Brazilian and Latin American receipts spent another day in the red, partly on regional concerns, but also due to U.S. market weakness. A disappointing earnings report from Wal-Mart Stores outweighed a robust retail sales reading in the U.S.
Meanwhile, Brazil’s market tumbled, as investigations were launched against two key Brazilian officials. Also, Mexican shares turned lower late in the session following a disappointing economic report. Argentina also posted declines.
Brazil’s benchmark Bovespa Index plunged 581.39 points, or 2.35%, while Mexico’s benchmark Bolsa Index edged down 16.11 points, or 0.13%. Argentina’s Merval Index receded 10.66 points, or 0.76%.
Brazilian shares led Latin America lower, pressured by commodities titan CVRD’s earnings results and on foreign fund selling.
Also, Brazil’s Supreme Court said that it will investigate Henrique Meirelles, the president of the central bank, for alleged tax and foreign exchange irregularities.
Social Welfare Minister Romero Juca is also being investigated for alleged banking violations.
Amid a batch of economic reports, the Brazilian General Price Index showed deflation of 0.03% in the first 10 days of May, compared to inflation of 0.67% during the corresponding period in April. Economists were looking for a small rate of inflation in the latest reading.
Separately, the IBGE statistics institute said that retail sales volume jumped 8.61% in March from a year earlier. IBGE said that increased shopping during the Easter holiday, which arrived earlier in March instead of April, boosted results.
Topping corporate earnings reports, CVRD, the world’s largest iron ore miner, posted first-quarter results that landed at the low end of analyst expectations.
CVRD said that seasonal rains hindered operations. The firm posted a net profit of US$ 698 million, net revenues of US$ 2.21 billion and EBITDA of US$ 993 million.
Within the financial sector, Unibanco, Brazil’s third-largest private bank, said that its first-quarter net profit leapt to 401 million reais from 276 million reais in the corresponding quarter a year ago.
Operating profit surged to 711 million reais, from 471 million reais last year, while financial services revenue rose to 1.434 billion reais from 1.176 billion reais.
Turning to oil reports, the Federation of Petroleum Workers, which represent workers at Petrobras, accepted a profit-sharing proposal offered by the state-run oil firm. The move could also prevent a strike. Meanwhile, investors are awaiting first-quarter results from Petrobras, due out tomorrow.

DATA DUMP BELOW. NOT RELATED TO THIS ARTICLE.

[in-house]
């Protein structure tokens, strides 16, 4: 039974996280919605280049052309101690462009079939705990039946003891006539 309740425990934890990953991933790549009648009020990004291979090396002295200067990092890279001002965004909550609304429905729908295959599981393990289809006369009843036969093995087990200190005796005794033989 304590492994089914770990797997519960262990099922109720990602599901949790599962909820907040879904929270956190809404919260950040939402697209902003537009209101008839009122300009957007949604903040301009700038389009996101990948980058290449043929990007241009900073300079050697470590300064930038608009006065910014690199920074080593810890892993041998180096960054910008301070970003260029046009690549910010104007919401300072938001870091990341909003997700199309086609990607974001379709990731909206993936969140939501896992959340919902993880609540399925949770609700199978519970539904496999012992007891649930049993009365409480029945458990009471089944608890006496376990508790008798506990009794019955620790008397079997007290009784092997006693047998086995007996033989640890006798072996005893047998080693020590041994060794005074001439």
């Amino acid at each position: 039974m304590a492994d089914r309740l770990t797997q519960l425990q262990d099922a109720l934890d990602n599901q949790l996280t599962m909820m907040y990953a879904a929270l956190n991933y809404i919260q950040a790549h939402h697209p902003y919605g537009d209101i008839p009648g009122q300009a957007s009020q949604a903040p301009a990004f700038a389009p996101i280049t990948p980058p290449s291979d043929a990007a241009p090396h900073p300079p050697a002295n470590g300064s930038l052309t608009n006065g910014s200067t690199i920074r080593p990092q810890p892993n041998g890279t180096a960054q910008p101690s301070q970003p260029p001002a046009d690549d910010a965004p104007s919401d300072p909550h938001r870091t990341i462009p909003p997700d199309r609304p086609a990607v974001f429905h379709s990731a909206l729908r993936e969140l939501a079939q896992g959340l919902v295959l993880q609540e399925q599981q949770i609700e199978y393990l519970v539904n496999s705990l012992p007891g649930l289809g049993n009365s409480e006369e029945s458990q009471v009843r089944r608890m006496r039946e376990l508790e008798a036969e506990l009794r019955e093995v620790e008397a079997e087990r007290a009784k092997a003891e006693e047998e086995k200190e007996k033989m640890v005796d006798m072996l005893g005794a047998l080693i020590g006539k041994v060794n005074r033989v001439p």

Mexican shares had posted gains for much of the session, but ultimately felt pressure from the U.S. and a disappointing domestic economic report.
Mexico’s industrial production declined 4.7% in March from a year ago, as businesses were closed for the Easter holidays. Economists were looking for a rise in March production.
Robust retail sales data from the U.S., a key trading partner for Mexico, likely improved sentiment in the country earlier in the session. Retail sales rose 1.4% in April, following an upwardly revised 0.4% gain the prior month.
Ex-autos, sales advanced 1.1%, after edging up an upwardly revised 0.2% in March. Economists had expected sales and sales ex-autos to climb 0.8% and 0.5%, respectively. Also, the Bank of Mexico is expected to keep monetary policy steady tomorrow in light of a recent steady core inflation reading.
Meanwhile, Argentina continued its recent trend of losses. Argentina’s ambassador to the U.S. said that the country is looking to work with the International Monetary Fund, but that it will not begin discussions with holdout bond holders from Argentina’s debt restructuring until after the debt swap takes place.
In corporate reports, Spanish-Argentine oil firm Repsol said that robust oil prices and refining margins helped boost its first-quarter net profit 37% to 845 million euros from 618 million euros in the corresponding period a year ago.
Thomson Financial Corporate Group